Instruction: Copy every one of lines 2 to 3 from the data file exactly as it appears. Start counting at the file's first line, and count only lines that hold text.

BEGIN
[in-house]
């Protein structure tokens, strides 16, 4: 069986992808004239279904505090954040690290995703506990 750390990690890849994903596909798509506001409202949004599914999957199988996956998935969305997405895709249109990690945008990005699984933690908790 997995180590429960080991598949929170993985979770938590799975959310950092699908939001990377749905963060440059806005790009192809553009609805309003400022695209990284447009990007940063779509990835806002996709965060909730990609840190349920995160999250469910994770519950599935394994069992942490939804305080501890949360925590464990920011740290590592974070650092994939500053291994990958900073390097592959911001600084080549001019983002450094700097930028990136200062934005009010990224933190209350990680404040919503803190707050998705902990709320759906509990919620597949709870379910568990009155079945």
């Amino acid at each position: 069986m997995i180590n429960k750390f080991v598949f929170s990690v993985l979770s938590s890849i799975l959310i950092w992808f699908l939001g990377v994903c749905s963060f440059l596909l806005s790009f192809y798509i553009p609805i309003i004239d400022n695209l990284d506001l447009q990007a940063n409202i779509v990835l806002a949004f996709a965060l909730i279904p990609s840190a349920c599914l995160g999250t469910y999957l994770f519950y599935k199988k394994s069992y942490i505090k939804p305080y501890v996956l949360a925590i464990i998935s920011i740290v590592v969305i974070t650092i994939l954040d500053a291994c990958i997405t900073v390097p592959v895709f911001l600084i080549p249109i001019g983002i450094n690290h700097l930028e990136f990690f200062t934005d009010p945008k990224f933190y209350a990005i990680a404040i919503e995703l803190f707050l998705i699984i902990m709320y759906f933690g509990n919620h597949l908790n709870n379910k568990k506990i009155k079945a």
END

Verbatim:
């Protein structure tokens, strides 16, 4: 069986992808004239279904505090954040690290995703506990 750390990690890849994903596909798509506001409202949004599914999957199988996956998935969305997405895709249109990690945008990005699984933690908790 997995180590429960080991598949929170993985979770938590799975959310950092699908939001990377749905963060440059806005790009192809553009609805309003400022695209990284447009990007940063779509990835806002996709965060909730990609840190349920995160999250469910994770519950599935394994069992942490939804305080501890949360925590464990920011740290590592974070650092994939500053291994990958900073390097592959911001600084080549001019983002450094700097930028990136200062934005009010990224933190209350990680404040919503803190707050998705902990709320759906509990919620597949709870379910568990009155079945």
């Amino acid at each position: 069986m997995i180590n429960k750390f080991v598949f929170s990690v993985l979770s938590s890849i799975l959310i950092w992808f699908l939001g990377v994903c749905s963060f440059l596909l806005s790009f192809y798509i553009p609805i309003i004239d400022n695209l990284d506001l447009q990007a940063n409202i779509v990835l806002a949004f996709a965060l909730i279904p990609s840190a349920c599914l995160g999250t469910y999957l994770f519950y599935k199988k394994s069992y942490i505090k939804p305080y501890v996956l949360a925590i464990i998935s920011i740290v590592v969305i974070t650092i994939l954040d500053a291994c990958i997405t900073v390097p592959v895709f911001l600084i080549p249109i001019g983002i450094n690290h700097l930028e990136f990690f200062t934005d009010p945008k990224f933190y209350a990005i990680a404040i919503e995703l803190f707050l998705i699984i902990m709320y759906f933690g509990n919620h597949l908790n709870n379910k568990k506990i009155k079945a």